Big Eyes packs big performances, big storyline, and big emotions [Review]

Big Eyes packs big performances, big storyline, and big emotions [Review]

In Big Eyes, Amy Adams stars as Margaret Keane, who painted hundreds of pictures of children with mournful, oversized eyes, which her husband Walter (Christoph Waltz) claimed as his own. He sold millions of dollars worth, convincing the world that he was a hugely prolific artist. He also convinces his wife that this is the best way to share her work, because "nobody buys lady art".

If you're expecting a typical Tim Burton film, think again: Johnny Depp is nowhere to be seen. There are hints of his mad genius, though; such as a scene when passers-by start to resemble Margaret's work.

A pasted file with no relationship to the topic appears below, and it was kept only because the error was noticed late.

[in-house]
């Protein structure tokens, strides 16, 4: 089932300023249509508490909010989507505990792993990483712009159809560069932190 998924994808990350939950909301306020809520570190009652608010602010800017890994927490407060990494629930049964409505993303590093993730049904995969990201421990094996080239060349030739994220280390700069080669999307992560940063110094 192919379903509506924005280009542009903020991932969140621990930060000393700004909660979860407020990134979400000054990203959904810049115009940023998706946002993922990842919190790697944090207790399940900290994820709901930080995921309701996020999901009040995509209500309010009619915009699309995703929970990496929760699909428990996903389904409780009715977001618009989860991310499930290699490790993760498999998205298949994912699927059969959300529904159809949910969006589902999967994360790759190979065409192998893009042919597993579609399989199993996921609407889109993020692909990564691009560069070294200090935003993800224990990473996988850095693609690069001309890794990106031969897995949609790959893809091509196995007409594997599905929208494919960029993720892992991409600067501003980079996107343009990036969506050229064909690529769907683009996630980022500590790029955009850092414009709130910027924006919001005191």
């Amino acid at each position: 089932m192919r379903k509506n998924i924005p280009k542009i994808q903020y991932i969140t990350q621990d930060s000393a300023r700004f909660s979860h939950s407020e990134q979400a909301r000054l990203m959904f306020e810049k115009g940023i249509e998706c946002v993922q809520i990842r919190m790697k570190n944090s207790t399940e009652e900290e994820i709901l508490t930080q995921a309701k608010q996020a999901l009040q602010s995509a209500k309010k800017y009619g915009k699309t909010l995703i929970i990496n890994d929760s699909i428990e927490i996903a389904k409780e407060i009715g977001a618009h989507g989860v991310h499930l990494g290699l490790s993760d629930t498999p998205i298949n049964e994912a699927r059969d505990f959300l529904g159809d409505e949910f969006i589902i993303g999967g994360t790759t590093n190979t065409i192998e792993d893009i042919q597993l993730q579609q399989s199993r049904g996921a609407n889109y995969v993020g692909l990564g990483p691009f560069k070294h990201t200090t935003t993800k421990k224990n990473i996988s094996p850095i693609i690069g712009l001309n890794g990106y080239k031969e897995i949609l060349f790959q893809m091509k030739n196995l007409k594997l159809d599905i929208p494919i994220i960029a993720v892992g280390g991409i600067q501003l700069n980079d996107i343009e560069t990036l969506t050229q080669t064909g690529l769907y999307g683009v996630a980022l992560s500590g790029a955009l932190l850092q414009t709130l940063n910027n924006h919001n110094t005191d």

Walter was clearly the perfect salesman - charming, and a great storyteller - and Waltz absolutely embodies that, giving the character the sort of flair someone would need to sell so many copies of one picture. Adams' portrayal of Margaret as she moves from cowed housewife, promising to keep supplying the art which is so personal, to an independent, strong-willed individual, is astonishing.

The brilliant performances, fascinating story, and beautiful cinematography, makes Big Eyes so much more than the synopsis or poster would suggest.

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This article appeared in the Young Post print edition as
Getting her share of the glory


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